Diet rich in polypenols might delay onset of Alzheimer’s
Mercedes Unzeta, a professor in the Department of Biochemistry and Molecular Biology at the Universitat Autonoma de Barcelona (UAB) claims that the study showed that mice fed a diet based on polyphenols and fatty acids, when compared to those in the control group, had more cell growth in the olfactory bulb and the hippocampus, both of which are damaged in patients with Alzheimer’s disease.
The researchers maintain that their results show that the diet is capable of inducing the generation of new cells in the adult brain, and of strengthening the neural networks which become affected with age and in neurogenerative processes such as Alzheimer's disease, as well as protecting neurons from oxidative and neural damage, which they say have been associated with many diseases affecting the central nervous system.
The team claims the results give support to the hypothesis that a diet made up of foods rich in polyphenols such as grapes, olive oil, cocoa, nuts as well as polyunsaturated fatty acids from oily fish and vegetables such as corn and soya beans could delay the onset of this disease or even slow down its evolution.
The study will be published in next month’s issue of the Journal of Alzheimer’s Disease.
Currently, about 12 million people in the US plus the EU suffer from Alzheimer's, with some estimates predicting this figure will have tripled by 2050.
The direct and indirect cost of Alzheimer care is over $100bn (€ 81bn) in the US alone. The direct cost of Alzheimer care in the UK was estimated at £15bn (€ 22bn).
The UAB researchers said that the main objective of this study was to evaluate the effect of a polyphenol and fatty acid enriched diet on the neurogenesis of the brain of an adult mouse.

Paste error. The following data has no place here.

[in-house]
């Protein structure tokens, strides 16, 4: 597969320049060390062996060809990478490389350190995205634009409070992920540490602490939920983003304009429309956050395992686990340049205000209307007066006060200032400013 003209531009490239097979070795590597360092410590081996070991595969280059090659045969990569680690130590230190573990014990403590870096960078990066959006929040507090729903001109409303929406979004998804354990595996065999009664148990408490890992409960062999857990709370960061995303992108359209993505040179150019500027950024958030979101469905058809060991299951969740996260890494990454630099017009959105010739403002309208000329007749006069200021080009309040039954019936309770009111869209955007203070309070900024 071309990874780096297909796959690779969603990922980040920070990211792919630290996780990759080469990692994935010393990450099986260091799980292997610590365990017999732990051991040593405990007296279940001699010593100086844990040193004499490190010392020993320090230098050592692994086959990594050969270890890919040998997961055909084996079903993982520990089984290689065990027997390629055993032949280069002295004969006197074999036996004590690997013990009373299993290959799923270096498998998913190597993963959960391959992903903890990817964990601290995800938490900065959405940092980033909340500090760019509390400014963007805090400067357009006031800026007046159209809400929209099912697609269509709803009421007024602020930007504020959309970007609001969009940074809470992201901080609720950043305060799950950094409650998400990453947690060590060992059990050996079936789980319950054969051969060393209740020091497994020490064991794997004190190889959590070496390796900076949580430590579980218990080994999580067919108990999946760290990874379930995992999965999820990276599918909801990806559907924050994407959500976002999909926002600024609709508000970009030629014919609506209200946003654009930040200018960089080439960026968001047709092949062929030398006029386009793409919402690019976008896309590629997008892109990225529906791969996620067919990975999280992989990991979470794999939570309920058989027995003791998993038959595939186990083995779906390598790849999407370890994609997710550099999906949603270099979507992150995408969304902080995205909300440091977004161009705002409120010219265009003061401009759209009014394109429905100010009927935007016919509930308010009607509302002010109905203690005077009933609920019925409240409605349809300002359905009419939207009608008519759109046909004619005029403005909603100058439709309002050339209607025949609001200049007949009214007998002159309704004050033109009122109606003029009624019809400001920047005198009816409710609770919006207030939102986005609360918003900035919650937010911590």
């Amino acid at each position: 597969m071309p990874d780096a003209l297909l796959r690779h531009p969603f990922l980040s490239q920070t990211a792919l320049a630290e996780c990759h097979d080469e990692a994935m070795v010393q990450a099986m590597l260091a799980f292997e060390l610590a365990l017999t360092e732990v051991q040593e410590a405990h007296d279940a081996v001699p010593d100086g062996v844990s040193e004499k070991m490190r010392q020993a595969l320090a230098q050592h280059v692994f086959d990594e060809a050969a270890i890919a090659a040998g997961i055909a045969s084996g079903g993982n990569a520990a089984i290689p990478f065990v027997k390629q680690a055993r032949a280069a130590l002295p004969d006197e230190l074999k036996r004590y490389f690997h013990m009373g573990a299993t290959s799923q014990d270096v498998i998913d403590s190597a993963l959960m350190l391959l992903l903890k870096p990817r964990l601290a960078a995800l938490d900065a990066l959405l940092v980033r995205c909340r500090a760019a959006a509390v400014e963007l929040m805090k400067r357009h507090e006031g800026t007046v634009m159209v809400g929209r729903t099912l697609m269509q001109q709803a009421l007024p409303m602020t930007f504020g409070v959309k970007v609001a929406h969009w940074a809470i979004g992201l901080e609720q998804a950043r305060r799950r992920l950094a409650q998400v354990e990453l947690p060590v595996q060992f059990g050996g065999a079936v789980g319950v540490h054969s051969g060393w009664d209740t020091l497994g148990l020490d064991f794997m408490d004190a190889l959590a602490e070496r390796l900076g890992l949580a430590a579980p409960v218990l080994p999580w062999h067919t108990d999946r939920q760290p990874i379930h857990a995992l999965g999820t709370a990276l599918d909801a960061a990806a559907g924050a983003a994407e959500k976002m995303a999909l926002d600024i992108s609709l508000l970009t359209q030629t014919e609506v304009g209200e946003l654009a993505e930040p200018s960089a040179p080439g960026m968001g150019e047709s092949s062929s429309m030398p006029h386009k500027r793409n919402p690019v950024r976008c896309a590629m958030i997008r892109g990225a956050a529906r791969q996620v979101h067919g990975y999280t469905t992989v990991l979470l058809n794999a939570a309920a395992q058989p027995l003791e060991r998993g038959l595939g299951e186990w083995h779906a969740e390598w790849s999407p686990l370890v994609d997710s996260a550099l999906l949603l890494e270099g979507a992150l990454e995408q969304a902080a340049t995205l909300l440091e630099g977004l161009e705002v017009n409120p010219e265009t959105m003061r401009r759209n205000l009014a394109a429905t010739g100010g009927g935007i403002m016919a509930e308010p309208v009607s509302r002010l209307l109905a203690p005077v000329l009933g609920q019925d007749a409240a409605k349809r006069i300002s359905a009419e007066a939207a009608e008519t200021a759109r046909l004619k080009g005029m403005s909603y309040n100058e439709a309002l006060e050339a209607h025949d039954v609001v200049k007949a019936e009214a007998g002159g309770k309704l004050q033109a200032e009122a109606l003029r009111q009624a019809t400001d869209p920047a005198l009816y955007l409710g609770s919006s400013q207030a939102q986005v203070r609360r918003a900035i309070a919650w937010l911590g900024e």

They said that they used two groups of mice for the study, with one being given a normal diet the other was given the same diet enriched with a cream (LMN) composed of a mixture of natural products including dried fruit and nuts, coconut, vegetable oils and flour rich in soluble fibre, which they said was developed by the Tarragona based company La Morella Nuts.
Both groups were fed over a duration of 40 days, which the authors claim is equivalent to approximately five years in humans.
And biochemical and molecular analysis techniques were used to detect different neuronal markers, claim the team.
“The analyses carried out in different brain regions demonstrated that those fed with LMN cream had a significantly higher amount of stem cells, as well as new differentiated cells, in the olfactory bulb and hippocampus,” said the researchers.
The second objective, they explained, was to verify if the LMN cream could prevent damage caused by oxidation or neural death in cell cultures.
According to the researchers, cultures of the hippocampal and cortical cells were pretreated with LMN cream. After causing oxidative damage with hydrogen peroxide, which killed 40 per cent of the cells, the scientists observed that a pretreatment with LMN cream was capable of diminishing, and in some cases completely preventing, oxidative damage.
The authors said that the hippocampal and cortical cells were also damaged using amyloid beta (anomalous deposits of this protein are related to Alzheimer's disease), and the results obtained here were similar to those obtained using hydrogen peroxide, they added.
The study forms part of the four year long CENIT project which involves nine different companies, four universities and two research centres with the objective of developing methodologies for the design, evaluation and verification of functional foods which may protect against cardiovascular diseases and Alzheimer's disease.
Source: Journal of Alzheimer’s Disease
Published online ahead of print
Title: A Diet Enriched in Polyphenols and Polyunsaturated Fatty Acids, LMN Diet, Induces Neurogenesis in the Subventricular Zone and Hippocampus of Adult Mouse Brain
Authors: T Valente, J Hidalgo, I Bolea, B Ramirez, N Anglés, J Reguant, J R Morelló, C Gutiérrez, M Boada, M Unzeta